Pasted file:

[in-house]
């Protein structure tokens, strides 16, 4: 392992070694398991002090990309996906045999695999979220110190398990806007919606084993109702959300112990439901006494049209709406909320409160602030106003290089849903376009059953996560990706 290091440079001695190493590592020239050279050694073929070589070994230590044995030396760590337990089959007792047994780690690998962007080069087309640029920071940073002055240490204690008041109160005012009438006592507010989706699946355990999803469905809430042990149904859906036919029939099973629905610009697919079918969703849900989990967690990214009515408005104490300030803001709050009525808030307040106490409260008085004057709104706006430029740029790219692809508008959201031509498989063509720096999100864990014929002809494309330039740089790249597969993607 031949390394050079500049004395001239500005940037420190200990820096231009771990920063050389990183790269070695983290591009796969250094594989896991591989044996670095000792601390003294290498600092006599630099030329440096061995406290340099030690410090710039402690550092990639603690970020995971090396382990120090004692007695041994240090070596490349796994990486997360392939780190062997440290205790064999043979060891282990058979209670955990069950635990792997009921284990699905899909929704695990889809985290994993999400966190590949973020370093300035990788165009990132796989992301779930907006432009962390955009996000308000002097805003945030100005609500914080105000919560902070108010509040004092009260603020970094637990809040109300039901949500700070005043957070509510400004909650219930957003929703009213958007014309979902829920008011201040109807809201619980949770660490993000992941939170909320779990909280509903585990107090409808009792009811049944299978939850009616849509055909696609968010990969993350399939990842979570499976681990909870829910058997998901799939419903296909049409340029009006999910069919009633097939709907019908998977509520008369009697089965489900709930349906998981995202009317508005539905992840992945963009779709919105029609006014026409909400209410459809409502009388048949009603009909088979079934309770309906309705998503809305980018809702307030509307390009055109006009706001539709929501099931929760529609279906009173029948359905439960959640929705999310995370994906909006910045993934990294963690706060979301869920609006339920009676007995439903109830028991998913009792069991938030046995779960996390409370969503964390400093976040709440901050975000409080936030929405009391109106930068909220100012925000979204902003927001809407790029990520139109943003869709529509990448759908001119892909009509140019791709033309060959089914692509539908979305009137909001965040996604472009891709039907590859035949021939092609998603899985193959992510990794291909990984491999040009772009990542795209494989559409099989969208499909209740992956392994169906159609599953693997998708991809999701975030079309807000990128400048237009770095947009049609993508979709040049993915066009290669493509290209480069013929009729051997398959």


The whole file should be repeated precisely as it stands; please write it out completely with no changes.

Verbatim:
[in-house]
């Protein structure tokens, strides 16, 4: 392992070694398991002090990309996906045999695999979220110190398990806007919606084993109702959300112990439901006494049209709406909320409160602030106003290089849903376009059953996560990706 290091440079001695190493590592020239050279050694073929070589070994230590044995030396760590337990089959007792047994780690690998962007080069087309640029920071940073002055240490204690008041109160005012009438006592507010989706699946355990999803469905809430042990149904859906036919029939099973629905610009697919079918969703849900989990967690990214009515408005104490300030803001709050009525808030307040106490409260008085004057709104706006430029740029790219692809508008959201031509498989063509720096999100864990014929002809494309330039740089790249597969993607 031949390394050079500049004395001239500005940037420190200990820096231009771990920063050389990183790269070695983290591009796969250094594989896991591989044996670095000792601390003294290498600092006599630099030329440096061995406290340099030690410090710039402690550092990639603690970020995971090396382990120090004692007695041994240090070596490349796994990486997360392939780190062997440290205790064999043979060891282990058979209670955990069950635990792997009921284990699905899909929704695990889809985290994993999400966190590949973020370093300035990788165009990132796989992301779930907006432009962390955009996000308000002097805003945030100005609500914080105000919560902070108010509040004092009260603020970094637990809040109300039901949500700070005043957070509510400004909650219930957003929703009213958007014309979902829920008011201040109807809201619980949770660490993000992941939170909320779990909280509903585990107090409808009792009811049944299978939850009616849509055909696609968010990969993350399939990842979570499976681990909870829910058997998901799939419903296909049409340029009006999910069919009633097939709907019908998977509520008369009697089965489900709930349906998981995202009317508005539905992840992945963009779709919105029609006014026409909400209410459809409502009388048949009603009909088979079934309770309906309705998503809305980018809702307030509307390009055109006009706001539709929501099931929760529609279906009173029948359905439960959640929705999310995370994906909006910045993934990294963690706060979301869920609006339920009676007995439903109830028991998913009792069991938030046995779960996390409370969503964390400093976040709440901050975000409080936030929405009391109106930068909220100012925000979204902003927001809407790029990520139109943003869709529509990448759908001119892909009509140019791709033309060959089914692509539908979305009137909001965040996604472009891709039907590859035949021939092609998603899985193959992510990794291909990984491999040009772009990542795209494989559409099989969208499909209740992956392994169906159609599953693997998708991809999701975030079309807000990128400048237009770095947009049609993508979709040049993915066009290669493509290209480069013929009729051997398959």